Showing posts with the label French

Les Parapluies de Cherbourg [The Umbrellas of Cherbourg] (1964)

There aren't a lot of definitions of "Christmas movies" that would include this, and I'm not about to claim otherwise. Despite that, I wanted to share a few thoughts for a couple reasons. First, this is an incredibly important and influential movie, which naturally makes me inclined to loosen my criteria. It's also a foreign film (French, if it wasn't clear from the title), which means it's providing us with at least a little insight into how another culture views the holiday season. Most importantly, while it only contains two relatively brief holiday sequences, one of those uses Christmas in a fairly unusual way, which - unless I miss my guess - reflects back on American Christmas movies. More on that later. The film is a colorful musical drama about a couple torn apart by a combination of forces beyond their control and their own decisions. It's notable for its operatic approach - although the music is fairly modern (or modern for 1964 musicals), ev

La Bûche [Season's Beatings/The Log] (1999)

I somewhat jokingly referred to this as the anti-Love Actually after watching it, and think that would probably be a good selling line to convince American audiences to give this French dramedy a shot. In a sense, that seems accurate - like Love Actually, this follows an ensemble of characters navigating a web of relationships and emotions, but the movie is unambiguous in its assessment of long-term monogamy. Virtually every character over the age of eighteen has been unfaithful to a partner; quite literally, every romantic relationship in the film has an expiration date. However, I now think my immediate reaction was incorrect. Despite La Bûche's pessimistic view of coupling - the movie ultimately embraces love in all its forms and does so enthusiastically. In this sense, it might be better described as a companion to Love Actually (albeit one likely to please that movie's detractors). Regardless, La Bûche is either the most cynically sweet or sweetly cynical Christmas movie I

Douce [Love Story] (1943)

The first thing that jumped out about this 1943 French Christmas film was that it's a movie released in France in 1943. History was never my best subject, but even I know France was occupied by Nazi Germany during that time, which raised a substantial number of questions, some of which I've found answers for and some I haven't. The first and most relevant is confirmation that this is, in fact, a French film, as opposed to a Nazi film made in France. The director, Claude Autant-Lara, seems to have hated the occupation, and his work at the time is seen as fairly progressive. I should pause to highlight the significance of the phrase "at that time," because it doesn't take much time on Wikipedia to find that in later years Autant-Lara's politics mutated into something disturbingly similar to Nazis, complete with right-wing nationalism and antisemitism. He was actually elected to Parliament in the late '80s, though he didn't stick around long - some p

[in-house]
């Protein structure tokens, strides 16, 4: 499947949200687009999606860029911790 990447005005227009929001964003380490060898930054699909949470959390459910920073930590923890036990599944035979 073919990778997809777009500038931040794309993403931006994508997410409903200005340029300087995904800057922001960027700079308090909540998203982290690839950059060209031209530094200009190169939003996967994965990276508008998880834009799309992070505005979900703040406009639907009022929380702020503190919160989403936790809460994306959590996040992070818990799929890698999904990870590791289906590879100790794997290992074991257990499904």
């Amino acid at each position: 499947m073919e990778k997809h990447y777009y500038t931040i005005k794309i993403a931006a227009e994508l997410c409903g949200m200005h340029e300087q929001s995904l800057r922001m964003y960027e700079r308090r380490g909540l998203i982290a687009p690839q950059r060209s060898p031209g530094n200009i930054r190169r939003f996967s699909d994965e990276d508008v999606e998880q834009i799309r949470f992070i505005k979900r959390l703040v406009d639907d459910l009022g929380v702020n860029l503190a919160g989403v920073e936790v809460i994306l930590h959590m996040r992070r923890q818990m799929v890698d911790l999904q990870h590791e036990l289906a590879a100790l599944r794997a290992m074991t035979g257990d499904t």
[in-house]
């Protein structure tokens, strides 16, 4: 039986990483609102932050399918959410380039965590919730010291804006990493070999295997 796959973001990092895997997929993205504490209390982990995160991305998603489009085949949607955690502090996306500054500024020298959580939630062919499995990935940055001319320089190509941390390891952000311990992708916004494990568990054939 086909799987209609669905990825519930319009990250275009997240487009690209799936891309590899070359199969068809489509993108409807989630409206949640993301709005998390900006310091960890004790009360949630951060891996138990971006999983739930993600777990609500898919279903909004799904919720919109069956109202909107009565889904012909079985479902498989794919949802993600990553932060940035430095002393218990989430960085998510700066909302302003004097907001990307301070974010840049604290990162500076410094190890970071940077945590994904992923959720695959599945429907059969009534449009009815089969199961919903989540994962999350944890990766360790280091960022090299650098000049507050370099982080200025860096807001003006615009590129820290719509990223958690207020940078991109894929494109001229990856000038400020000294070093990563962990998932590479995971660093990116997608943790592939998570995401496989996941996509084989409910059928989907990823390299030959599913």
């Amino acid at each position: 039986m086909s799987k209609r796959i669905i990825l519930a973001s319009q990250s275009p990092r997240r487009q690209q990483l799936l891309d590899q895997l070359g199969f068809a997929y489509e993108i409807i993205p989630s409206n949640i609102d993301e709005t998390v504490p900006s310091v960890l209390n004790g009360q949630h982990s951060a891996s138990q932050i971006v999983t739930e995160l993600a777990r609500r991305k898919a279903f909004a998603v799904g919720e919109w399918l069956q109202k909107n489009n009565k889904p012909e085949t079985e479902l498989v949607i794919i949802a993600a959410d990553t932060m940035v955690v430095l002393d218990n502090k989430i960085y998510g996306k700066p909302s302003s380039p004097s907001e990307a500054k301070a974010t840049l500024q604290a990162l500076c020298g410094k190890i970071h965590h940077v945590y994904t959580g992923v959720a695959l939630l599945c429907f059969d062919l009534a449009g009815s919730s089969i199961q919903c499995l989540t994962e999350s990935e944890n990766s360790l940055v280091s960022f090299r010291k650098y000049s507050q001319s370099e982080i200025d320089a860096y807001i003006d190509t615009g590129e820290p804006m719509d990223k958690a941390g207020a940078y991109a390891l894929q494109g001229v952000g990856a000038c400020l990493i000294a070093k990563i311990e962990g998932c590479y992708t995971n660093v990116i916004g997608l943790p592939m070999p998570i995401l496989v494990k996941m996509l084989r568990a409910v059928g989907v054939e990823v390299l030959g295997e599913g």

Ma nuit chez Maud [My Night at Maud's] (1969)

I'm going to be upfront about this: I'm a little out of my element here. French New Wave isn't a genre I'm familiar with, so if you stumbled across this review searching for any kind of informed analysis of this classic film, you might want to look elsewhere. That being said, this is absolutely a Christmas movie, so our quest to watch and discuss literally every important holiday movie in existence wouldn't be complete without it. So whether it's a good idea or not, I'll dust off my philosophy degree and try to describe the 1969 French film, Ma nuit chez Maud  or My Night at Maud's, as the subtitles helpfully explain. The movie is... well, let's start with this: it's good. It's very good, very well made, and - if you're used to literally any other kind of movie - very slow. I wouldn't personally use the word "boring," but I suspect it's an adjective commonly invoked in reference to this film. Stylistically, the movie is

3615 code Père Noël (1989)

Occasionally, I have the rare privilege of watching a movie that not only widens my appreciation for the scope of the grander Christmas canon, but potentially explains lingering questions about existing holiday classics. Not only is this one of those movies, it is an absolutely fantastic film in its own right, a horror/action/comedy/adventure in the vein of Rare Exports and Krampus made decades before either of those films. But for the purposes of history, it's more significant that it was made one year after Die Hard and two years before Home Alone. A lot of people have joked about similarities between those films - I've done so myself. But deep down, I always assumed those similarities were ultimately due to similar holiday tropes being used in initially divergent ways that became similar due to the movies' premises. Convergent cinematic yuletide evolution, if you will. After watching 3615 code Père Noël, however, I'm less certain. This 1989 French masterpiece (so, ye